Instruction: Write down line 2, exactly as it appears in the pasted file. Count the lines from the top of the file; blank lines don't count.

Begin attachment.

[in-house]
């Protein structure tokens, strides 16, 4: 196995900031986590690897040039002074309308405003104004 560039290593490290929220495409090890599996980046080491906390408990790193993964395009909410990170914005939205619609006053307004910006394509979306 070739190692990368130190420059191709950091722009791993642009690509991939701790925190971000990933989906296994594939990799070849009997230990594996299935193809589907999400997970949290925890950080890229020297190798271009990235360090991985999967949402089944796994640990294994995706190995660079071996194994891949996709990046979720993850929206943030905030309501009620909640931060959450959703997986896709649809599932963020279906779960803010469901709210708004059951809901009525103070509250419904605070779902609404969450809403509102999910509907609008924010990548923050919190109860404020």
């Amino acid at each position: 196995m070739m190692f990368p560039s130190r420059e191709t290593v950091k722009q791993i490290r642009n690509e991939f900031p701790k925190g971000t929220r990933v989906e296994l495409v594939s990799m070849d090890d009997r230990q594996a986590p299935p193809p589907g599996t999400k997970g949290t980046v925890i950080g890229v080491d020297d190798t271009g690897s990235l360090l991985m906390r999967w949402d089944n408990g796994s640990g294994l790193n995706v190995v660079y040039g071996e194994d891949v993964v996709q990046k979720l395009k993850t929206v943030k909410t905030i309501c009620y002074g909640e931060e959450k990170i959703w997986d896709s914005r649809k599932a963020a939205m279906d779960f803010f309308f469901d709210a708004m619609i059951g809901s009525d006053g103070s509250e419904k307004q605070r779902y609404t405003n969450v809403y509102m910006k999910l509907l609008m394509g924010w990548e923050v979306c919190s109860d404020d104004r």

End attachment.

């Protein structure tokens, strides 16, 4: 196995900031986590690897040039002074309308405003104004 560039290593490290929220495409090890599996980046080491906390408990790193993964395009909410990170914005939205619609006053307004910006394509979306 070739190692990368130190420059191709950091722009791993642009690509991939701790925190971000990933989906296994594939990799070849009997230990594996299935193809589907999400997970949290925890950080890229020297190798271009990235360090991985999967949402089944796994640990294994995706190995660079071996194994891949996709990046979720993850929206943030905030309501009620909640931060959450959703997986896709649809599932963020279906779960803010469901709210708004059951809901009525103070509250419904605070779902609404969450809403509102999910509907609008924010990548923050919190109860404020």